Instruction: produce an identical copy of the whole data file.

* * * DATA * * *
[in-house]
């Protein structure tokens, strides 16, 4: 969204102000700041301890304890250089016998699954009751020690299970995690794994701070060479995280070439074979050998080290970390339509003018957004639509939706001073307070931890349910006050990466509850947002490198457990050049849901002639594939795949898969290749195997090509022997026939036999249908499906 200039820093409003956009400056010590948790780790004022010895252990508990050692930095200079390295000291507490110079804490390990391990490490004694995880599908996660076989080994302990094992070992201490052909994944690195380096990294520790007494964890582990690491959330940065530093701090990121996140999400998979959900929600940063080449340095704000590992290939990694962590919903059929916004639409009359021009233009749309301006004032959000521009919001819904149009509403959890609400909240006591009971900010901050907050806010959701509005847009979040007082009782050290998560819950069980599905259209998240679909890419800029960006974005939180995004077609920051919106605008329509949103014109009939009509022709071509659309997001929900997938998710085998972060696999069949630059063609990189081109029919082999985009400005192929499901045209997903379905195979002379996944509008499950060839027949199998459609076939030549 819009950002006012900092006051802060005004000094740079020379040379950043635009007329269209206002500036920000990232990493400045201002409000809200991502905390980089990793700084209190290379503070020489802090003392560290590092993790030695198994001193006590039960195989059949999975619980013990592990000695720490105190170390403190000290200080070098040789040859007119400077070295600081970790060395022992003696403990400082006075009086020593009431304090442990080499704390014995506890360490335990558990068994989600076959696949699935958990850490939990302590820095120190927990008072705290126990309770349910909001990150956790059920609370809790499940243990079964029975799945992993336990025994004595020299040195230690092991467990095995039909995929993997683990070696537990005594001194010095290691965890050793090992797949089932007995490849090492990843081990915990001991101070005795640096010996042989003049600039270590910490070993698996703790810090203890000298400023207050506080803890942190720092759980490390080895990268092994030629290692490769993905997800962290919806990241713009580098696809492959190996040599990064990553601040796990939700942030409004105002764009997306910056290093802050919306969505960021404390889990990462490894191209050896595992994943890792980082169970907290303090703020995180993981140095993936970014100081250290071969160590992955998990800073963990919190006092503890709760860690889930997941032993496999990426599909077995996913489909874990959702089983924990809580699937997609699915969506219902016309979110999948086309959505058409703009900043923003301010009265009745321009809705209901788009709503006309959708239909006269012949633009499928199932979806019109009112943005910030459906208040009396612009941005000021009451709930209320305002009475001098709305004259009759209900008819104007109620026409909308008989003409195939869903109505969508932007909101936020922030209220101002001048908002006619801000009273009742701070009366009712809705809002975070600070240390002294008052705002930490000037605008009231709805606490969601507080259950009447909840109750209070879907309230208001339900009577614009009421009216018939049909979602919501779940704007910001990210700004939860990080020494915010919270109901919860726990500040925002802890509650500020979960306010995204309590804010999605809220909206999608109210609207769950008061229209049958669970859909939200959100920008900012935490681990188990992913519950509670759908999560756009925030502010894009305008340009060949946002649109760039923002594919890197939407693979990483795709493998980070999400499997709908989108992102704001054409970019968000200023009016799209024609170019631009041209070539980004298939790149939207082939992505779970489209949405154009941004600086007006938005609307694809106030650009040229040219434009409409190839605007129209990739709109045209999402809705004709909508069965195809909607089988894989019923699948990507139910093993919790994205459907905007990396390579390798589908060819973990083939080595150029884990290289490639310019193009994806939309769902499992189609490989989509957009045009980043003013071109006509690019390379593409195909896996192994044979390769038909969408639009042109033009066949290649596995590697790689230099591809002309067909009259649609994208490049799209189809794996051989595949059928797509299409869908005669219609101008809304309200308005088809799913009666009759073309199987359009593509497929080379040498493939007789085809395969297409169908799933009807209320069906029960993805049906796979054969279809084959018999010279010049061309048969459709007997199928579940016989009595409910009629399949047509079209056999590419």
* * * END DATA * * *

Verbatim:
[in-house]
């Protein structure tokens, strides 16, 4: 969204102000700041301890304890250089016998699954009751020690299970995690794994701070060479995280070439074979050998080290970390339509003018957004639509939706001073307070931890349910006050990466509850947002490198457990050049849901002639594939795949898969290749195997090509022997026939036999249908499906 200039820093409003956009400056010590948790780790004022010895252990508990050692930095200079390295000291507490110079804490390990391990490490004694995880599908996660076989080994302990094992070992201490052909994944690195380096990294520790007494964890582990690491959330940065530093701090990121996140999400998979959900929600940063080449340095704000590992290939990694962590919903059929916004639409009359021009233009749309301006004032959000521009919001819904149009509403959890609400909240006591009971900010901050907050806010959701509005847009979040007082009782050290998560819950069980599905259209998240679909890419800029960006974005939180995004077609920051919106605008329509949103014109009939009509022709071509659309997001929900997938998710085998972060696999069949630059063609990189081109029919082999985009400005192929499901045209997903379905195979002379996944509008499950060839027949199998459609076939030549 819009950002006012900092006051802060005004000094740079020379040379950043635009007329269209206002500036920000990232990493400045201002409000809200991502905390980089990793700084209190290379503070020489802090003392560290590092993790030695198994001193006590039960195989059949999975619980013990592990000695720490105190170390403190000290200080070098040789040859007119400077070295600081970790060395022992003696403990400082006075009086020593009431304090442990080499704390014995506890360490335990558990068994989600076959696949699935958990850490939990302590820095120190927990008072705290126990309770349910909001990150956790059920609370809790499940243990079964029975799945992993336990025994004595020299040195230690092991467990095995039909995929993997683990070696537990005594001194010095290691965890050793090992797949089932007995490849090492990843081990915990001991101070005795640096010996042989003049600039270590910490070993698996703790810090203890000298400023207050506080803890942190720092759980490390080895990268092994030629290692490769993905997800962290919806990241713009580098696809492959190996040599990064990553601040796990939700942030409004105002764009997306910056290093802050919306969505960021404390889990990462490894191209050896595992994943890792980082169970907290303090703020995180993981140095993936970014100081250290071969160590992955998990800073963990919190006092503890709760860690889930997941032993496999990426599909077995996913489909874990959702089983924990809580699937997609699915969506219902016309979110999948086309959505058409703009900043923003301010009265009745321009809705209901788009709503006309959708239909006269012949633009499928199932979806019109009112943005910030459906208040009396612009941005000021009451709930209320305002009475001098709305004259009759209900008819104007109620026409909308008989003409195939869903109505969508932007909101936020922030209220101002001048908002006619801000009273009742701070009366009712809705809002975070600070240390002294008052705002930490000037605008009231709805606490969601507080259950009447909840109750209070879907309230208001339900009577614009009421009216018939049909979602919501779940704007910001990210700004939860990080020494915010919270109901919860726990500040925002802890509650500020979960306010995204309590804010999605809220909206999608109210609207769950008061229209049958669970859909939200959100920008900012935490681990188990992913519950509670759908999560756009925030502010894009305008340009060949946002649109760039923002594919890197939407693979990483795709493998980070999400499997709908989108992102704001054409970019968000200023009016799209024609170019631009041209070539980004298939790149939207082939992505779970489209949405154009941004600086007006938005609307694809106030650009040229040219434009409409190839605007129209990739709109045209999402809705004709909508069965195809909607089988894989019923699948990507139910093993919790994205459907905007990396390579390798589908060819973990083939080595150029884990290289490639310019193009994806939309769902499992189609490989989509957009045009980043003013071109006509690019390379593409195909896996192994044979390769038909969408639009042109033009066949290649596995590697790689230099591809002309067909009259649609994208490049799209189809794996051989595949059928797509299409869908005669219609101008809304309200308005088809799913009666009759073309199987359009593509497929080379040498493939007789085809395969297409169908799933009807209320069906029960993805049906796979054969279809084959018999010279010049061309048969459709007997199928579940016989009595409910009629399949047509079209056999590419």